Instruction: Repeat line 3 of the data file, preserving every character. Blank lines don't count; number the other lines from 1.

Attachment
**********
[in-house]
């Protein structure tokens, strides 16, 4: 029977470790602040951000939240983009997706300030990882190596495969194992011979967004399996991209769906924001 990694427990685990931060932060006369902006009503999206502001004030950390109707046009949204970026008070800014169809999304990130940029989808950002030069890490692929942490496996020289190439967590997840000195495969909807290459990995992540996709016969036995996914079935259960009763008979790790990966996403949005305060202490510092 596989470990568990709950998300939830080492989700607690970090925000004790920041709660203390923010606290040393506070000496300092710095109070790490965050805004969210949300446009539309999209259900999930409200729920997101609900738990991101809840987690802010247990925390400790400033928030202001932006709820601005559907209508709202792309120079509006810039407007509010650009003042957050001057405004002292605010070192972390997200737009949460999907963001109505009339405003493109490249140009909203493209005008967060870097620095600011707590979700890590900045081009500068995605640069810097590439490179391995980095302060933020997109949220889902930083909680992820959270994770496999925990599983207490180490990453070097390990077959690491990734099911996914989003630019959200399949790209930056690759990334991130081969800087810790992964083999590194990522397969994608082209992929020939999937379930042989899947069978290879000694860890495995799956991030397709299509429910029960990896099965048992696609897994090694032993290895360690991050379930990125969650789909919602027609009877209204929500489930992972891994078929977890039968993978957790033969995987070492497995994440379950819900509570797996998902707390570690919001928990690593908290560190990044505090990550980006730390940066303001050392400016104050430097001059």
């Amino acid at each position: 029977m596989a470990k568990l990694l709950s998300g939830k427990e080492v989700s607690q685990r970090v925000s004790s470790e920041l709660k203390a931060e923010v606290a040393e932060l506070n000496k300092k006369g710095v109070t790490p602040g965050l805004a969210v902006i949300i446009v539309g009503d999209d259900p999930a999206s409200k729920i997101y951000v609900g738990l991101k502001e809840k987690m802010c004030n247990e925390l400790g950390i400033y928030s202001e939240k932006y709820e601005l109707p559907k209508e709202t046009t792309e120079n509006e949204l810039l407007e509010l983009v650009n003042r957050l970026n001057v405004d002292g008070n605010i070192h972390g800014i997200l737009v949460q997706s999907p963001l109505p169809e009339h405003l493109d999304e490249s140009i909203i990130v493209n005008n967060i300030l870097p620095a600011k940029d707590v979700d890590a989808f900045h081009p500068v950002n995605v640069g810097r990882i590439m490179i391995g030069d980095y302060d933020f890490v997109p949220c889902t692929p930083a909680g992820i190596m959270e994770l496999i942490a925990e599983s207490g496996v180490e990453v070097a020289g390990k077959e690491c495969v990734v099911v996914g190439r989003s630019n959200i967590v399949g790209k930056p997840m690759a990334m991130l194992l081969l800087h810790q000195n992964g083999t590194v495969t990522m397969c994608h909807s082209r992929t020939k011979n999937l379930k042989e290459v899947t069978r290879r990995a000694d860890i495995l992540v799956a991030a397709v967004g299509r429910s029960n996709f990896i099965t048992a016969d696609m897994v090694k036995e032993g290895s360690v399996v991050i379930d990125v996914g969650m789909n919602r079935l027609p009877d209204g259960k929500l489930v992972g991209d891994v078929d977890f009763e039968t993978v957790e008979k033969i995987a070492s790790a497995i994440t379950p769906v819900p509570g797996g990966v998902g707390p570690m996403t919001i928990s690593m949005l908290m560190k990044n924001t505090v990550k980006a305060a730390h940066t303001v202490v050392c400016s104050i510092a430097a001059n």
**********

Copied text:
């Amino acid at each position: 029977m596989a470990k568990l990694l709950s998300g939830k427990e080492v989700s607690q685990r970090v925000s004790s470790e920041l709660k203390a931060e923010v606290a040393e932060l506070n000496k300092k006369g710095v109070t790490p602040g965050l805004a969210v902006i949300i446009v539309g009503d999209d259900p999930a999206s409200k729920i997101y951000v609900g738990l991101k502001e809840k987690m802010c004030n247990e925390l400790g950390i400033y928030s202001e939240k932006y709820e601005l109707p559907k209508e709202t046009t792309e120079n509006e949204l810039l407007e509010l983009v650009n003042r957050l970026n001057v405004d002292g008070n605010i070192h972390g800014i997200l737009v949460q997706s999907p963001l109505p169809e009339h405003l493109d999304e490249s140009i909203i990130v493209n005008n967060i300030l870097p620095a600011k940029d707590v979700d890590a989808f900045h081009p500068v950002n995605v640069g810097r990882i590439m490179i391995g030069d980095y302060d933020f890490v997109p949220c889902t692929p930083a909680g992820i190596m959270e994770l496999i942490a925990e599983s207490g496996v180490e990453v070097a020289g390990k077959e690491c495969v990734v099911v996914g190439r989003s630019n959200i967590v399949g790209k930056p997840m690759a990334m991130l194992l081969l800087h810790q000195n992964g083999t590194v495969t990522m397969c994608h909807s082209r992929t020939k011979n999937l379930k042989e290459v899947t069978r290879r990995a000694d860890i495995l992540v799956a991030a397709v967004g299509r429910s029960n996709f990896i099965t048992a016969d696609m897994v090694k036995e032993g290895s360690v399996v991050i379930d990125v996914g969650m789909n919602r079935l027609p009877d209204g259960k929500l489930v992972g991209d891994v078929d977890f009763e039968t993978v957790e008979k033969i995987a070492s790790a497995i994440t379950p769906v819900p509570g797996g990966v998902g707390p570690m996403t919001i928990s690593m949005l908290m560190k990044n924001t505090v990550k980006a305060a730390h940066t303001v202490v050392c400016s104050i510092a430097a001059n």